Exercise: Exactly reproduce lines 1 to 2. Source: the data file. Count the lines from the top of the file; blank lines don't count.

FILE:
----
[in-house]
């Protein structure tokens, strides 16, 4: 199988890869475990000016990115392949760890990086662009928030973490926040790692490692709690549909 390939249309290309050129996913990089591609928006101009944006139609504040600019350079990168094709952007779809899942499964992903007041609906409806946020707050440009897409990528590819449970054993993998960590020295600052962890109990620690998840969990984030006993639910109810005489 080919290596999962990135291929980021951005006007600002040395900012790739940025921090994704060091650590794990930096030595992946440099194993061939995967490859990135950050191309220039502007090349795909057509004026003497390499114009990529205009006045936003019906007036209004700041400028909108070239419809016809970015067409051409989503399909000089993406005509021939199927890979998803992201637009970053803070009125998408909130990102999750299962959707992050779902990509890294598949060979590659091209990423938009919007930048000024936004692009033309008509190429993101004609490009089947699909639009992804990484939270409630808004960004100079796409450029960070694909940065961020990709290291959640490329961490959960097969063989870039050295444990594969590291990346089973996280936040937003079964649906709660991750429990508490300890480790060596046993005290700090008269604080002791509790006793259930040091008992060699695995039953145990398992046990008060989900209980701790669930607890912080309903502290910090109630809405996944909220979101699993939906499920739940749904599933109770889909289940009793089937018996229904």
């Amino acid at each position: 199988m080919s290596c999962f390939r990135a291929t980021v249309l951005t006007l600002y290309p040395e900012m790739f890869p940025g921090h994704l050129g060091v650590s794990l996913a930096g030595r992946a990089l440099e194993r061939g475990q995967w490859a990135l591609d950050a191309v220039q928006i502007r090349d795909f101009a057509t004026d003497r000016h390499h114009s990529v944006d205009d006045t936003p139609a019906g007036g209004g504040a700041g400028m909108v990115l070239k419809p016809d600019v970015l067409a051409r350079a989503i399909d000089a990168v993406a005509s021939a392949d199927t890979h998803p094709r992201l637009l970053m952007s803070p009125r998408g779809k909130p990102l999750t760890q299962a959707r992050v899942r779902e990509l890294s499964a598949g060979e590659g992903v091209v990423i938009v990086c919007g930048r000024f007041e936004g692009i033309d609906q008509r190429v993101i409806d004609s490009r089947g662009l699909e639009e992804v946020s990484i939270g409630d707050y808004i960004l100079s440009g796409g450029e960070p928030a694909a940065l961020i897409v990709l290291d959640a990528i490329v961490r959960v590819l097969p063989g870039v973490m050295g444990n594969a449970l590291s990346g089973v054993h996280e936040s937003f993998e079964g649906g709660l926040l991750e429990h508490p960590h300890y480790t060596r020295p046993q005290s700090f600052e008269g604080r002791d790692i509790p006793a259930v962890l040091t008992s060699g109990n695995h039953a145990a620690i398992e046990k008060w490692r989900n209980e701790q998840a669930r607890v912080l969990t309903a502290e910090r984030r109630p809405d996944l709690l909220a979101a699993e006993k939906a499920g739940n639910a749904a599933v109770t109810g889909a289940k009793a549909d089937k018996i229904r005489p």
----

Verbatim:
[in-house]
């Protein structure tokens, strides 16, 4: 199988890869475990000016990115392949760890990086662009928030973490926040790692490692709690549909 390939249309290309050129996913990089591609928006101009944006139609504040600019350079990168094709952007779809899942499964992903007041609906409806946020707050440009897409990528590819449970054993993998960590020295600052962890109990620690998840969990984030006993639910109810005489 080919290596999962990135291929980021951005006007600002040395900012790739940025921090994704060091650590794990930096030595992946440099194993061939995967490859990135950050191309220039502007090349795909057509004026003497390499114009990529205009006045936003019906007036209004700041400028909108070239419809016809970015067409051409989503399909000089993406005509021939199927890979998803992201637009970053803070009125998408909130990102999750299962959707992050779902990509890294598949060979590659091209990423938009919007930048000024936004692009033309008509190429993101004609490009089947699909639009992804990484939270409630808004960004100079796409450029960070694909940065961020990709290291959640490329961490959960097969063989870039050295444990594969590291990346089973996280936040937003079964649906709660991750429990508490300890480790060596046993005290700090008269604080002791509790006793259930040091008992060699695995039953145990398992046990008060989900209980701790669930607890912080309903502290910090109630809405996944909220979101699993939906499920739940749904599933109770889909289940009793089937018996229904």